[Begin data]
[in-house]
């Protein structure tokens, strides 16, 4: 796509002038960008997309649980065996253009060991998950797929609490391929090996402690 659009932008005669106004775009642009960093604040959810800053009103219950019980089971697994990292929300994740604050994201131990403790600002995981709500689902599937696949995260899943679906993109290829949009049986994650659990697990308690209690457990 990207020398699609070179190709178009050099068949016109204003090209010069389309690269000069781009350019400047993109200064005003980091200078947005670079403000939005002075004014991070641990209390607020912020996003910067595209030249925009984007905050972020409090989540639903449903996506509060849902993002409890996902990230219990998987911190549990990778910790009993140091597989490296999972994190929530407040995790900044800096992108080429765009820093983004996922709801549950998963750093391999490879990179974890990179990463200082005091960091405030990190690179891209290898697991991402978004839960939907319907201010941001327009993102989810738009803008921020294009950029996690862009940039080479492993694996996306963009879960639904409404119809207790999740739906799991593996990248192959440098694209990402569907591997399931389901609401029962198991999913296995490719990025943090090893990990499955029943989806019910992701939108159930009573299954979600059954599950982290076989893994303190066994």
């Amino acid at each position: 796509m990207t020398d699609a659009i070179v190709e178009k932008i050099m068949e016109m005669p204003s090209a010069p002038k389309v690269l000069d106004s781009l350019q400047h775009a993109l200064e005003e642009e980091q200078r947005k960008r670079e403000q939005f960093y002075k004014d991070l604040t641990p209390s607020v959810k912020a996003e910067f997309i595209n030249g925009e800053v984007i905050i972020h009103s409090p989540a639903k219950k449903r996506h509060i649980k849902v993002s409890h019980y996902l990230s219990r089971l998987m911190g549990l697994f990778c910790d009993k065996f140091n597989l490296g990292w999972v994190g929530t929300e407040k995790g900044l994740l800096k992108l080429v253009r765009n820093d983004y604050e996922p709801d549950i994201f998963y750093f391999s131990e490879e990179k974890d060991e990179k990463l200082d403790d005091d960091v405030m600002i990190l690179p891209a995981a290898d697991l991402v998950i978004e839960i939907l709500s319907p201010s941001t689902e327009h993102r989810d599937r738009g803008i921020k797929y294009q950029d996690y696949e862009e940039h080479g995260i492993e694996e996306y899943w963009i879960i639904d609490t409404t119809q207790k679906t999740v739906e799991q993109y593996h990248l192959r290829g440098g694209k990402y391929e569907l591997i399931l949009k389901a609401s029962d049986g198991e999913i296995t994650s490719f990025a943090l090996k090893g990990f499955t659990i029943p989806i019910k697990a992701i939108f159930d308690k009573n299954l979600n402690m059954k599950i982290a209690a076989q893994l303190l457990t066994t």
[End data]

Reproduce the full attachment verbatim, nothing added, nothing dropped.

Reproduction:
[in-house]
């Protein structure tokens, strides 16, 4: 796509002038960008997309649980065996253009060991998950797929609490391929090996402690 659009932008005669106004775009642009960093604040959810800053009103219950019980089971697994990292929300994740604050994201131990403790600002995981709500689902599937696949995260899943679906993109290829949009049986994650659990697990308690209690457990 990207020398699609070179190709178009050099068949016109204003090209010069389309690269000069781009350019400047993109200064005003980091200078947005670079403000939005002075004014991070641990209390607020912020996003910067595209030249925009984007905050972020409090989540639903449903996506509060849902993002409890996902990230219990998987911190549990990778910790009993140091597989490296999972994190929530407040995790900044800096992108080429765009820093983004996922709801549950998963750093391999490879990179974890990179990463200082005091960091405030990190690179891209290898697991991402978004839960939907319907201010941001327009993102989810738009803008921020294009950029996690862009940039080479492993694996996306963009879960639904409404119809207790999740739906799991593996990248192959440098694209990402569907591997399931389901609401029962198991999913296995490719990025943090090893990990499955029943989806019910992701939108159930009573299954979600059954599950982290076989893994303190066994």
């Amino acid at each position: 796509m990207t020398d699609a659009i070179v190709e178009k932008i050099m068949e016109m005669p204003s090209a010069p002038k389309v690269l000069d106004s781009l350019q400047h775009a993109l200064e005003e642009e980091q200078r947005k960008r670079e403000q939005f960093y002075k004014d991070l604040t641990p209390s607020v959810k912020a996003e910067f997309i595209n030249g925009e800053v984007i905050i972020h009103s409090p989540a639903k219950k449903r996506h509060i649980k849902v993002s409890h019980y996902l990230s219990r089971l998987m911190g549990l697994f990778c910790d009993k065996f140091n597989l490296g990292w999972v994190g929530t929300e407040k995790g900044l994740l800096k992108l080429v253009r765009n820093d983004y604050e996922p709801d549950i994201f998963y750093f391999s131990e490879e990179k974890d060991e990179k990463l200082d403790d005091d960091v405030m600002i990190l690179p891209a995981a290898d697991l991402v998950i978004e839960i939907l709500s319907p201010s941001t689902e327009h993102r989810d599937r738009g803008i921020k797929y294009q950029d996690y696949e862009e940039h080479g995260i492993e694996e996306y899943w963009i879960i639904d609490t409404t119809q207790k679906t999740v739906e799991q993109y593996h990248l192959r290829g440098g694209k990402y391929e569907l591997i399931l949009k389901a609401s029962d049986g198991e999913i296995t994650s490719f990025a943090l090996k090893g990990f499955t659990i029943p989806i019910k697990a992701i939108f159930d308690k009573n299954l979600n402690m059954k599950i982290a209690a076989q893994l303190l457990t066994t």